Robinson Zapata initially signed a six-year commitment to the United States Army Reserves. His goal was to improve his language skills. He would have never imagined that the six-year commitment would turn into a 27-year-long military career.
Robinson, an Electronic Technician at the GE Aerospace facility in Long Island, NY, is originally from Columbia. He came to the United States in 1998. He was attending Suffolk Community College in New York when he saw a flyer advertising the numerous benefits of joining the United States Army Reserve.
Robinson had always had a fascination with the military and saw joining the Reserves as a unique opportunity to improve his English language skills. Robinson was so impressed with his experience in the Reserve that he has continued to re-enlist for more than two decades. Robinson said that during his time in the military, he learned leadership skills as a matter of necessity, and has found that those skills have carried over very effectively into his work at GE Aerospace.
Robinson previously worked in the commercial parts supply industry, but once he switched to aviation, he fell in love with it. As a 17-year GE Aerospace employee, he says what really motivates him are the people he works with.
“It’s like a family that supports each other,” he said.
Robinson says that one of his favorite things about working for GE Aerospace has been the opportunity to show off his flexibility through a variety of roles and projects. What excites him about the aviation industry as a whole is the precision that’s required. “Every part on the plane has to work perfectly, people are depending on you,” he adds.
His people leader, Blend Bardhi, notes how lucky the team is to have Robinson.
“His experience and his lessons learned in the reserves have helped our team significantly,” Bardhi says.
In 2022, Robinson spent nine months deployed in Somalia and Djibouti as part of an information operations team. As a member of the team, he sourced information from a variety of sources in order to get an accurate picture of what was happening within the area.
The highlight from his time there, he says, was traveling to see the C-130J. While there, he worked directly with the aircraft, testing and troubleshooting. Robinson said that having the opportunity to see the impact that his work has had in person was incredible.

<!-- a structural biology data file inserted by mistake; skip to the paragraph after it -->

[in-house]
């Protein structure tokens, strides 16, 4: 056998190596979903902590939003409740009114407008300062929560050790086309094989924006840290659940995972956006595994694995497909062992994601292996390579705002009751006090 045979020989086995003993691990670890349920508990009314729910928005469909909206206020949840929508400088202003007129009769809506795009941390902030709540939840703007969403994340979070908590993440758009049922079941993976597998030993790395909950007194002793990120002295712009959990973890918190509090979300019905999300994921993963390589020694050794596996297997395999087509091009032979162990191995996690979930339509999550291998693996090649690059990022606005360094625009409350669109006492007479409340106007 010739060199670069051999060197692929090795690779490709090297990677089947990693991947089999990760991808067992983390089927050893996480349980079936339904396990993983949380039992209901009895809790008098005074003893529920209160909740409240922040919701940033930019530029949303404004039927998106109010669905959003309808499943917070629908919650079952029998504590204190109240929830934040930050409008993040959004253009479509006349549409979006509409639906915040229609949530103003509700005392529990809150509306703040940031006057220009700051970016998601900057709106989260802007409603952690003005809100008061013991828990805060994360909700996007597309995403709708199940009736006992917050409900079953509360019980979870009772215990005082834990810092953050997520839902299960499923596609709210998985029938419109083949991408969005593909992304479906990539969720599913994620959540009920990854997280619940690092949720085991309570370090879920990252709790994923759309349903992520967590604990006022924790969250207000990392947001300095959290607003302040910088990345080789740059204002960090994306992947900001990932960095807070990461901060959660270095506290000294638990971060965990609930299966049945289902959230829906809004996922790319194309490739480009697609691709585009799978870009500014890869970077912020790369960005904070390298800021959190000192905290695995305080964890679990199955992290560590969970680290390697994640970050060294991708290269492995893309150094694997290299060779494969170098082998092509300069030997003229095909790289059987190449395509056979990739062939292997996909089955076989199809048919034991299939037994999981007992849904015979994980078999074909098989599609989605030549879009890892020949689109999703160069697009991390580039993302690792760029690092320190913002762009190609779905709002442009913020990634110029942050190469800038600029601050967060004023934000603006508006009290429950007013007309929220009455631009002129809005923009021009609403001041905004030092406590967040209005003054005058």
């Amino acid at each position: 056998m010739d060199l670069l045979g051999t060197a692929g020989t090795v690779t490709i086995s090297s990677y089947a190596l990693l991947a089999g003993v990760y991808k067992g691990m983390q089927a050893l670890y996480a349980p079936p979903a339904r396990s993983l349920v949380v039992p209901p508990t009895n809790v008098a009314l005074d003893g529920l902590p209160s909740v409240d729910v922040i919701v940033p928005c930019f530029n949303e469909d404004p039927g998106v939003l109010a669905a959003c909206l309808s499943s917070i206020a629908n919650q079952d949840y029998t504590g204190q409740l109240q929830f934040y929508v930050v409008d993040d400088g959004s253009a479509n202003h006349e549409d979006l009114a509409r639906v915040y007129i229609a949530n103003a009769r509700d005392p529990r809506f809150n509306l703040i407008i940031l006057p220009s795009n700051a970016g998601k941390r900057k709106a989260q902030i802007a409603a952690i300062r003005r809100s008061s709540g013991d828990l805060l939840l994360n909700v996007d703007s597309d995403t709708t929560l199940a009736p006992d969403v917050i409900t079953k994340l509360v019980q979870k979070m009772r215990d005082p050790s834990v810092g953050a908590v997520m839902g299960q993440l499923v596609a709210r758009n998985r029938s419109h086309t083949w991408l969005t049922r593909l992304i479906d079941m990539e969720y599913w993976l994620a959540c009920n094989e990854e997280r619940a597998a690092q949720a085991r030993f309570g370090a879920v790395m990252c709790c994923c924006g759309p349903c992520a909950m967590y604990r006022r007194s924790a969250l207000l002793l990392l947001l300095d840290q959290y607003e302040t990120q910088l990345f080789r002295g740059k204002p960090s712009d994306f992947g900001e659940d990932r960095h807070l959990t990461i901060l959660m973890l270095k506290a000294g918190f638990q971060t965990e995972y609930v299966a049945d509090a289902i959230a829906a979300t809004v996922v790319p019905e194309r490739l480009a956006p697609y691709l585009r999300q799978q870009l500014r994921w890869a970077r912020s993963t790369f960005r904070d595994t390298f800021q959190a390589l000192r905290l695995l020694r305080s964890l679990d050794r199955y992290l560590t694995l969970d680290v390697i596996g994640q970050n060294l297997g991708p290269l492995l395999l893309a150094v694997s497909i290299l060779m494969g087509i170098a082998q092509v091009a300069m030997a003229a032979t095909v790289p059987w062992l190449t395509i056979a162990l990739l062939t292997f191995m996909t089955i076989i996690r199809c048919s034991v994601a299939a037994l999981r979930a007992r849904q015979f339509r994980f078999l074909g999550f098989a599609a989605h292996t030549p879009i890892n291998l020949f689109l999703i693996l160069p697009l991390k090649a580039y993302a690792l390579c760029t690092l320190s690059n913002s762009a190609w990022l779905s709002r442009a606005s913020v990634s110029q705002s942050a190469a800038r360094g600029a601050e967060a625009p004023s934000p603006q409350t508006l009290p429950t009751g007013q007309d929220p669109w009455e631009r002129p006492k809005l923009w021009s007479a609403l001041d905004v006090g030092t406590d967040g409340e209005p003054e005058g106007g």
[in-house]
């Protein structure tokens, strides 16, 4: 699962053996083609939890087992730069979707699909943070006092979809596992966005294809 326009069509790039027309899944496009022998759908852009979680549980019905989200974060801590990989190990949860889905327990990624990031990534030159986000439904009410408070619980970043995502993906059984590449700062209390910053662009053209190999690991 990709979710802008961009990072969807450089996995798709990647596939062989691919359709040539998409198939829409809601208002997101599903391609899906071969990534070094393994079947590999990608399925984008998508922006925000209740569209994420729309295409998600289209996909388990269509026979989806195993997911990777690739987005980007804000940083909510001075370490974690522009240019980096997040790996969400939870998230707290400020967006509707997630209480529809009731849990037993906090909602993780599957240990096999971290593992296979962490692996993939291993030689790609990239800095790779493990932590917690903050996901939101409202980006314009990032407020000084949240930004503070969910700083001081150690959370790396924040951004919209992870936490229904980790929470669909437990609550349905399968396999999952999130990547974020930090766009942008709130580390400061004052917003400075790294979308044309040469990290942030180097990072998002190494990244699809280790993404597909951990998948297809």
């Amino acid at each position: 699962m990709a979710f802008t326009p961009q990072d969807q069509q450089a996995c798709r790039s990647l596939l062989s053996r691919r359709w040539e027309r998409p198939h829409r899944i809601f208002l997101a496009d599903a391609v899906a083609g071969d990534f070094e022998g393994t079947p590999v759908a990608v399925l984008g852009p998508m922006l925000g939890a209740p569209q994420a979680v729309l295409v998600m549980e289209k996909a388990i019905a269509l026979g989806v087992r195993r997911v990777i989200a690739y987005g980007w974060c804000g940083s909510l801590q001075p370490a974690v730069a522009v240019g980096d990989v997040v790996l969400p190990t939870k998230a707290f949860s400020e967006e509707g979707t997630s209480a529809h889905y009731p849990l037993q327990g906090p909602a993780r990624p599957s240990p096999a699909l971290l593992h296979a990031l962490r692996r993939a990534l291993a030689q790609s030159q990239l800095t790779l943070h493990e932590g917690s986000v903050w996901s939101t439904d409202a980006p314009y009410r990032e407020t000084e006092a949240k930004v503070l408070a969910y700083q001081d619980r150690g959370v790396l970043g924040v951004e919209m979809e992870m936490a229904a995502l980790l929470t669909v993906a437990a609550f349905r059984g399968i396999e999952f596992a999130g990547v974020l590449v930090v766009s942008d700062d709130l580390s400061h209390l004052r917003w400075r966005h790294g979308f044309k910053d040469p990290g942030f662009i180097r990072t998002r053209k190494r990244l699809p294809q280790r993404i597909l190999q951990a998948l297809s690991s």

“You got to see the significance of your job. The mission that I was involved with accomplished a lot, and it was highly satisfying to see all the components that you worked so hard on operate perfectly on the plane,” Robinson said.
GE Aerospace’s systems content on the C-130J includes avionics, electrical power generation and distribution units, environmental controls, and Dowty Propellers. The sources for these systems span across six sites, including Long Island, Cheltenham, Dayton, Gloucester, Grand Rapids, and Rockford.
If Robinson could give anyone advice who wants to pursue his line of work, he would tell them to get an education in something that excites them.
“Both observe as much as you can and get hands-on experience,” he says.
His last piece of advice? Come work for GE Aerospace.
“The energy we have and the work we do here are both incredible and are great to experience in your career,” he says.
Outside of work, Robinson enjoys cycling and tennis. He gets to participate in these interests at GE Aerospace too, thanks to the Long Island team having recreation groups.
Site leader John Baglione added: “Robinson is an excellent example of someone who truly demonstrates our Aerospace purpose; testing our C-130J products and then using them in the field to support his military peers and keeping our country safe. We are very proud to have him on our team.”